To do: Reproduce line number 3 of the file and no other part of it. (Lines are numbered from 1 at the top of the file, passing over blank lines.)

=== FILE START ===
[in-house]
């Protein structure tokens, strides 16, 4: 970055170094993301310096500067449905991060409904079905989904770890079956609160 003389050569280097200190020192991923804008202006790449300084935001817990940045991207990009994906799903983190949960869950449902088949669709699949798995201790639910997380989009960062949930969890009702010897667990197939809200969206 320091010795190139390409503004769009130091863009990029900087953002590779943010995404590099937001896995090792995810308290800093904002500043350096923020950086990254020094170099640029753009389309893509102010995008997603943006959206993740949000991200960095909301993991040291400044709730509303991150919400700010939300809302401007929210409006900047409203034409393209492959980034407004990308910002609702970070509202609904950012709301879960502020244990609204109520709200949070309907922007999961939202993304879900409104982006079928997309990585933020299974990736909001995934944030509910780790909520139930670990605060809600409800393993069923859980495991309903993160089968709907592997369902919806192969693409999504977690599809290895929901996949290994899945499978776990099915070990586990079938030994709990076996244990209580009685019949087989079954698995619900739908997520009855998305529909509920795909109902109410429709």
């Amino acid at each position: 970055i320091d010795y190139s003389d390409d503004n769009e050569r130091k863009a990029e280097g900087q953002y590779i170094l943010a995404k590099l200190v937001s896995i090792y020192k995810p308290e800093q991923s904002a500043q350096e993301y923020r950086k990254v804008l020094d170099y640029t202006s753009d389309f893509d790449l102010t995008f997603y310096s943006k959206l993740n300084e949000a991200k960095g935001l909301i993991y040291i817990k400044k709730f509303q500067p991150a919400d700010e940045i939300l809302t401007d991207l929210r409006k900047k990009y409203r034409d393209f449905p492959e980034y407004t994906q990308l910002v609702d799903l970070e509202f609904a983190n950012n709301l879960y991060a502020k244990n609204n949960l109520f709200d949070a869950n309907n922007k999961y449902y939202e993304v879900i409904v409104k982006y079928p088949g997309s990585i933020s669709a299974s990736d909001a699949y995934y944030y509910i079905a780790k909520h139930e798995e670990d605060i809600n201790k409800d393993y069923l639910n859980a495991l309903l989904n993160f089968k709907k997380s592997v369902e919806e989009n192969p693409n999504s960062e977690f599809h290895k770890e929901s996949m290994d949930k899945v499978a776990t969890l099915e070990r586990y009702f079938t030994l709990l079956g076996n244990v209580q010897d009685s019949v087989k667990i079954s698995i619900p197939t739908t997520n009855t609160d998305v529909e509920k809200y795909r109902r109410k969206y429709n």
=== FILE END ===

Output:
């Amino acid at each position: 970055i320091d010795y190139s003389d390409d503004n769009e050569r130091k863009a990029e280097g900087q953002y590779i170094l943010a995404k590099l200190v937001s896995i090792y020192k995810p308290e800093q991923s904002a500043q350096e993301y923020r950086k990254v804008l020094d170099y640029t202006s753009d389309f893509d790449l102010t995008f997603y310096s943006k959206l993740n300084e949000a991200k960095g935001l909301i993991y040291i817990k400044k709730f509303q500067p991150a919400d700010e940045i939300l809302t401007d991207l929210r409006k900047k990009y409203r034409d393209f449905p492959e980034y407004t994906q990308l910002v609702d799903l970070e509202f609904a983190n950012n709301l879960y991060a502020k244990n609204n949960l109520f709200d949070a869950n309907n922007k999961y449902y939202e993304v879900i409904v409104k982006y079928p088949g997309s990585i933020s669709a299974s990736d909001a699949y995934y944030y509910i079905a780790k909520h139930e798995e670990d605060i809600n201790k409800d393993y069923l639910n859980a495991l309903l989904n993160f089968k709907k997380s592997v369902e919806e989009n192969p693409n999504s960062e977690f599809h290895k770890e929901s996949m290994d949930k899945v499978a776990t969890l099915e070990r586990y009702f079938t030994l709990l079956g076996n244990v209580q010897d009685s019949v087989k667990i079954s698995i619900p197939t739908t997520n009855t609160d998305v529909e509920k809200y795909r109902r109410k969206y429709n």